April 03, 2021



Image by Ian Dick

Holy Week: the Body

In the presence of the faithful, I will proclaim your name, for it is good.
(Psalm 52:9b)

Above all, clothe yourselves with love, which binds everything together in perfect harmony. And let the peace of Christ rule in your hearts, to which indeed you were called in the one body. And be thankful. Let the word of Christ dwell in you richly; teach and admonish one another in all wisdom; and with gratitude in your hearts sing psalms, hymns, and spiritual songs to God. And whatever you do, in word or deed, do everything in the name of the Lord Jesus, giving thanks to God through him.
(Colossians 3:14-17)


After the sabbath, as the first day of the week was dawning, Mary Magdalene and the other Mary went to see the tomb. Suddenly Jesus met them and said, ‘Greetings!’ And they came to him, took hold of his feet, and worshipped him. Then Jesus said to them, ‘Do not be afraid; go and tell my brothers to go to Galilee; there they will see me.’
(Matthew 28:1,9-10)

God keeps all their bones; not one of them will be broken.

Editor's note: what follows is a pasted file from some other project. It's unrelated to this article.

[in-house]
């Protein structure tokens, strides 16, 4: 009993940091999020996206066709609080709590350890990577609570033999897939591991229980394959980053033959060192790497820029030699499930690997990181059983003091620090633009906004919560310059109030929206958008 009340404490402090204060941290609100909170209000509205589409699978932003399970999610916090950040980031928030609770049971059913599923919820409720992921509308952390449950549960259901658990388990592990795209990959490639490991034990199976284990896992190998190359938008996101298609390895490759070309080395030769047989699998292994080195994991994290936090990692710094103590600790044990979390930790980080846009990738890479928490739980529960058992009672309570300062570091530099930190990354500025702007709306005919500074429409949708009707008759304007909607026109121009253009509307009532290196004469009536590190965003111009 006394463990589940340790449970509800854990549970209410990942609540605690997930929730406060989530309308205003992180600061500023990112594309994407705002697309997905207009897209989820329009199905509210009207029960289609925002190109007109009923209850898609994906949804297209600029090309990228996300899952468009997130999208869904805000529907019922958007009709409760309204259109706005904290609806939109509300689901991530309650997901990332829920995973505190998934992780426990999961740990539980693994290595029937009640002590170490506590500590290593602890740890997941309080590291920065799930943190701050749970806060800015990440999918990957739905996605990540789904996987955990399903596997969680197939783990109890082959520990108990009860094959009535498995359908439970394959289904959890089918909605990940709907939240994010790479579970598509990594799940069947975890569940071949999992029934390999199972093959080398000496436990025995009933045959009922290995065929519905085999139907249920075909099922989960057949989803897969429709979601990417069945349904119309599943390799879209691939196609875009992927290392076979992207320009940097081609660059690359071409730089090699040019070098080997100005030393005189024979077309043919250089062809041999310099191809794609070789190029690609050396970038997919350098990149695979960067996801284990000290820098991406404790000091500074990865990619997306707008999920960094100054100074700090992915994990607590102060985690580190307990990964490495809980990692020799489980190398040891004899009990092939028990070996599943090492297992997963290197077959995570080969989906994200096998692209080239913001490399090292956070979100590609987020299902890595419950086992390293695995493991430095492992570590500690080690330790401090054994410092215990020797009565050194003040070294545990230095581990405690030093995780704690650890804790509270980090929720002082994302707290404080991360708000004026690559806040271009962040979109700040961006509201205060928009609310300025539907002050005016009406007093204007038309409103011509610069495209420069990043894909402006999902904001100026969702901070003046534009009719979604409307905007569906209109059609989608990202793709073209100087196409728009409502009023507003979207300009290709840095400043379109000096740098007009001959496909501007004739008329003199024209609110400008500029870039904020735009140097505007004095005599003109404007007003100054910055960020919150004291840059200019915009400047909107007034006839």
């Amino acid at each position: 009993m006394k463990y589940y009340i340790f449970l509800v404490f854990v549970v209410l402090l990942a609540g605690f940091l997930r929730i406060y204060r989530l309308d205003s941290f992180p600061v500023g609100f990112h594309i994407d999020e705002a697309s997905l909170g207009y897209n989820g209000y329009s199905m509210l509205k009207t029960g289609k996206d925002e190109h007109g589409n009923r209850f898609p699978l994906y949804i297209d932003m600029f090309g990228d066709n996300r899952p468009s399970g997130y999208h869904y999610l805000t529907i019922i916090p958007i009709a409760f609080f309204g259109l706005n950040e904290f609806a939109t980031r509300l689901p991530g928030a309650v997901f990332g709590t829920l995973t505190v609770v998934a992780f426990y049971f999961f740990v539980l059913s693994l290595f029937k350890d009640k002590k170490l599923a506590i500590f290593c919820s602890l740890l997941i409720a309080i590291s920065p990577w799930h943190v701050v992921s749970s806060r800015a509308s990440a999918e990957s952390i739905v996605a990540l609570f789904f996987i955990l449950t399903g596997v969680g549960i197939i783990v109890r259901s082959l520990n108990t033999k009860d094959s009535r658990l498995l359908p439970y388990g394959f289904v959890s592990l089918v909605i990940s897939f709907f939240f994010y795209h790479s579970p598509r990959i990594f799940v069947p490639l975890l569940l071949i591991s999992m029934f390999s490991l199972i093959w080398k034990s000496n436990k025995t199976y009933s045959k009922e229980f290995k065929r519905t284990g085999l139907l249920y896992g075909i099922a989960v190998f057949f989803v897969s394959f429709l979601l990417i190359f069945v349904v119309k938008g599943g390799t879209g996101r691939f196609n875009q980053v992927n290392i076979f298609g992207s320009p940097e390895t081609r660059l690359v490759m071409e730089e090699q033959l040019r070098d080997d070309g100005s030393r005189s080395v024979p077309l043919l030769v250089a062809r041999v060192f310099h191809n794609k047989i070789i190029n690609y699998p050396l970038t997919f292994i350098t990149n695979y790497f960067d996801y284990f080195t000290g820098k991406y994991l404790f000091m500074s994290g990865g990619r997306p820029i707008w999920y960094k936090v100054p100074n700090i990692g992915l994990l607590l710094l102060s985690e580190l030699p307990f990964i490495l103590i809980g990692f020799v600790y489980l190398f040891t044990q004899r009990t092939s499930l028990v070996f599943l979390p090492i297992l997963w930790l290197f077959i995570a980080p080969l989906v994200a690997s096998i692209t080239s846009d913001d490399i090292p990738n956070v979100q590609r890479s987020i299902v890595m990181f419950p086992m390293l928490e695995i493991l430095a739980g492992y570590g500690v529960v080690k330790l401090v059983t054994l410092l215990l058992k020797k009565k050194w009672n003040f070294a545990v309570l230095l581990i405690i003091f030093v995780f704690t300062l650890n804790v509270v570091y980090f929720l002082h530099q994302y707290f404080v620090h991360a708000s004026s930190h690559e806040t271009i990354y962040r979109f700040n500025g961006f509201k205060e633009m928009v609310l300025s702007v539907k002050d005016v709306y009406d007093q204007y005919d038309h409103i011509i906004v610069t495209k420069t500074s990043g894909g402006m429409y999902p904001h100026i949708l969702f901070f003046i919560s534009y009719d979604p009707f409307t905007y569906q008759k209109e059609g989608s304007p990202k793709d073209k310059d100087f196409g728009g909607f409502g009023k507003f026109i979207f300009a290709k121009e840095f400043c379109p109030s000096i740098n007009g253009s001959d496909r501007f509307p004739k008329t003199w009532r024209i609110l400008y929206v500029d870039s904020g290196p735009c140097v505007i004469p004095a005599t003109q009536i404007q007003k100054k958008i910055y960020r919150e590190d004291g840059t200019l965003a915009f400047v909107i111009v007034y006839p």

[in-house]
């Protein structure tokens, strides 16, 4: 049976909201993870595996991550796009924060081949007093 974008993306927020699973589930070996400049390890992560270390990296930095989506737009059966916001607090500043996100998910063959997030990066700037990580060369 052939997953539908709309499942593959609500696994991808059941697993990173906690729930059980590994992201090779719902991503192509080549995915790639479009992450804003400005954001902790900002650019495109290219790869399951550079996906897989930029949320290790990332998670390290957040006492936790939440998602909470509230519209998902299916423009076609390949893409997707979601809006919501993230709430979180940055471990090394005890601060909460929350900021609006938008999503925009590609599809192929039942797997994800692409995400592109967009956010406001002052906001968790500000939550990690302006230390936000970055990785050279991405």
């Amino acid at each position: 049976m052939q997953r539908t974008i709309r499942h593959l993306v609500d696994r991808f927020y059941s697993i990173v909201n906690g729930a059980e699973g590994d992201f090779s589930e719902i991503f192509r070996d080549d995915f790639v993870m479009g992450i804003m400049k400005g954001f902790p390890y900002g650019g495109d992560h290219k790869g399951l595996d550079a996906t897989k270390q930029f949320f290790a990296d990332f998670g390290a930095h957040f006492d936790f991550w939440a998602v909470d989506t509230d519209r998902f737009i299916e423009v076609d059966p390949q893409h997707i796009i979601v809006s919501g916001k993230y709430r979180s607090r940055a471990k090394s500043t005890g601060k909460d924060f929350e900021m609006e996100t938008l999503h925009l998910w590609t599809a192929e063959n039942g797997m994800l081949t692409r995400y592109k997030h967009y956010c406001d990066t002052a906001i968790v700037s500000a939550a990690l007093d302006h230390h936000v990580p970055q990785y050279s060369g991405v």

(Psalm 34:20)

Those of us who are Christians can also remember the example of Someone who lived with a sense of meaning and purpose in the most chaotic and oppressive time. We have only to recall that Jesus lived with God as the point of his being. Again and again, he told his disciples that he had come from God and was going to God. He knew who he was, that his deepest identity lay in the mystery that he was born of God. And he knew that he was for God, that he had come to announce the great dream of God, the dream of the reign of God and the great economy of grace. This was the meaning and purpose of his life. It was his passion. His affirmation of the point of his life was profoundly based on his gratitude for being born of God.... Jesus left us with this vision, a vision worthy enough to summon every aspect of our being and the whole of our lives. Yet, this vision is not a blueprint. It is not a detailed plan of what we are to do and how we are to do it. It has been left to us to fill in the blanks, as it were. The great dream of God for the world is not a concrete plan, but it is compelling. It gives us a sense of how the story of the world and of how our own story will end. It will end as it began - in goodness. It makes all the difference in the world to believe that the dream of God for the world is going to happen.
- from Radical Gratitude by Mary Jo Leddy

Go therefore and make disciples of all nations, baptizing them in the name of God and of Jesus and of the Holy Spirit, and teaching them to obey everything that I have commanded you. And remember, I am with you always, to the end of the age.’
(Matthew 28:19-20)

"Benediction" by Dianne Bersea